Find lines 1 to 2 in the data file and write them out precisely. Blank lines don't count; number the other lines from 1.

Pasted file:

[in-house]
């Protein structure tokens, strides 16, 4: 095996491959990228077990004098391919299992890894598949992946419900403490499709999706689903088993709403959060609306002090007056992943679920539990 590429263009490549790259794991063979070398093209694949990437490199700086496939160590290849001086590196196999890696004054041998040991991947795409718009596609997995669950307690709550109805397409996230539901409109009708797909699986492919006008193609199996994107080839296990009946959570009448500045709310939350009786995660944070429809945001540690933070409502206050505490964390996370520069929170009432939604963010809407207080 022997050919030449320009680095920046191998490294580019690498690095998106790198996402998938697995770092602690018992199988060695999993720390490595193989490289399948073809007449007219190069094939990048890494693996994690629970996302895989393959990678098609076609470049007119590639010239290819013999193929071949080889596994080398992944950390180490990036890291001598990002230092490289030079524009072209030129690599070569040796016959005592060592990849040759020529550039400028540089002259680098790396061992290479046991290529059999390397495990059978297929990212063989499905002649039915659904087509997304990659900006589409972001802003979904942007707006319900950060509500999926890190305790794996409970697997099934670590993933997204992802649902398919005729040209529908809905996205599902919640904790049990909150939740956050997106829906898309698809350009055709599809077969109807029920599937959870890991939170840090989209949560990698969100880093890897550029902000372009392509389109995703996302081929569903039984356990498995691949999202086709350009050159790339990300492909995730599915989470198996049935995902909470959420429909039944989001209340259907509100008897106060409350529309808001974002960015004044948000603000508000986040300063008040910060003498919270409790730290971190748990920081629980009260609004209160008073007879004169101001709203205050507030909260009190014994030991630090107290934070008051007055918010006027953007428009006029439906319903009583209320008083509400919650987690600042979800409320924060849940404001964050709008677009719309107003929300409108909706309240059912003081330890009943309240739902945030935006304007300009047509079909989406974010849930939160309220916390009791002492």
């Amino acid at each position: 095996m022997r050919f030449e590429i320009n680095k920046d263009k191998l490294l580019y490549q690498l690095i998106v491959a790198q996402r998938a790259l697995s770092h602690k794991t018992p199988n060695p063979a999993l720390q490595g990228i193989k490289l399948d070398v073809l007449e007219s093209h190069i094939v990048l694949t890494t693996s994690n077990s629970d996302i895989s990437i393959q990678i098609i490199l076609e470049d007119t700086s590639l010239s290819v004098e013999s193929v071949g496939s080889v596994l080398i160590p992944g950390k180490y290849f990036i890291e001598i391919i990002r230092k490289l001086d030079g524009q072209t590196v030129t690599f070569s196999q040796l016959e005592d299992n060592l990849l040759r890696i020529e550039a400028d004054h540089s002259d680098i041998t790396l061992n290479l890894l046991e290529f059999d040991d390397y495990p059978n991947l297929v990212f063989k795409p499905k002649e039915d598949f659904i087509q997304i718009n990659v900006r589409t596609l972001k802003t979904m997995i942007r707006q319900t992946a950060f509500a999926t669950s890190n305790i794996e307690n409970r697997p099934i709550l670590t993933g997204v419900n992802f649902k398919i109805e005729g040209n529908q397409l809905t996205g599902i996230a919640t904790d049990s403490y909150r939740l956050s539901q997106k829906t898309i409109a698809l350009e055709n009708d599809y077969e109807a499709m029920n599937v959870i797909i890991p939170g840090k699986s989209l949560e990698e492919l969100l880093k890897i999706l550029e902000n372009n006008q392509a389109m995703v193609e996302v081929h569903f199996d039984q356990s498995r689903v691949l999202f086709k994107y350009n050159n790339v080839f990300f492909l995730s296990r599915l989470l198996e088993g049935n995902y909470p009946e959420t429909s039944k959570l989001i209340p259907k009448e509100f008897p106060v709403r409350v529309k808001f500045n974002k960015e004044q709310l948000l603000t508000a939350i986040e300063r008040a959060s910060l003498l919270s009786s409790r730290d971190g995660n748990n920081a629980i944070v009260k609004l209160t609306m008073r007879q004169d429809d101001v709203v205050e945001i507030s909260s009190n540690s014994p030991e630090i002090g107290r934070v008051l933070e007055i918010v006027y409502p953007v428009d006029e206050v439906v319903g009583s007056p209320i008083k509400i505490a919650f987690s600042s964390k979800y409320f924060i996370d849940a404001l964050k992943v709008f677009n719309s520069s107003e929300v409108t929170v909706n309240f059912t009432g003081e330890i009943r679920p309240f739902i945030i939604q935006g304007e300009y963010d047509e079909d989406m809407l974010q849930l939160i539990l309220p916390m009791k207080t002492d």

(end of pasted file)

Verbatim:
[in-house]
């Protein structure tokens, strides 16, 4: 095996491959990228077990004098391919299992890894598949992946419900403490499709999706689903088993709403959060609306002090007056992943679920539990 590429263009490549790259794991063979070398093209694949990437490199700086496939160590290849001086590196196999890696004054041998040991991947795409718009596609997995669950307690709550109805397409996230539901409109009708797909699986492919006008193609199996994107080839296990009946959570009448500045709310939350009786995660944070429809945001540690933070409502206050505490964390996370520069929170009432939604963010809407207080 022997050919030449320009680095920046191998490294580019690498690095998106790198996402998938697995770092602690018992199988060695999993720390490595193989490289399948073809007449007219190069094939990048890494693996994690629970996302895989393959990678098609076609470049007119590639010239290819013999193929071949080889596994080398992944950390180490990036890291001598990002230092490289030079524009072209030129690599070569040796016959005592060592990849040759020529550039400028540089002259680098790396061992290479046991290529059999390397495990059978297929990212063989499905002649039915659904087509997304990659900006589409972001802003979904942007707006319900950060509500999926890190305790794996409970697997099934670590993933997204992802649902398919005729040209529908809905996205599902919640904790049990909150939740956050997106829906898309698809350009055709599809077969109807029920599937959870890991939170840090989209949560990698969100880093890897550029902000372009392509389109995703996302081929569903039984356990498995691949999202086709350009050159790339990300492909995730599915989470198996049935995902909470959420429909039944989001209340259907509100008897106060409350529309808001974002960015004044948000603000508000986040300063008040910060003498919270409790730290971190748990920081629980009260609004209160008073007879004169101001709203205050507030909260009190014994030991630090107290934070008051007055918010006027953007428009006029439906319903009583209320008083509400919650987690600042979800409320924060849940404001964050709008677009719309107003929300409108909706309240059912003081330890009943309240739902945030935006304007300009047509079909989406974010849930939160309220916390009791002492």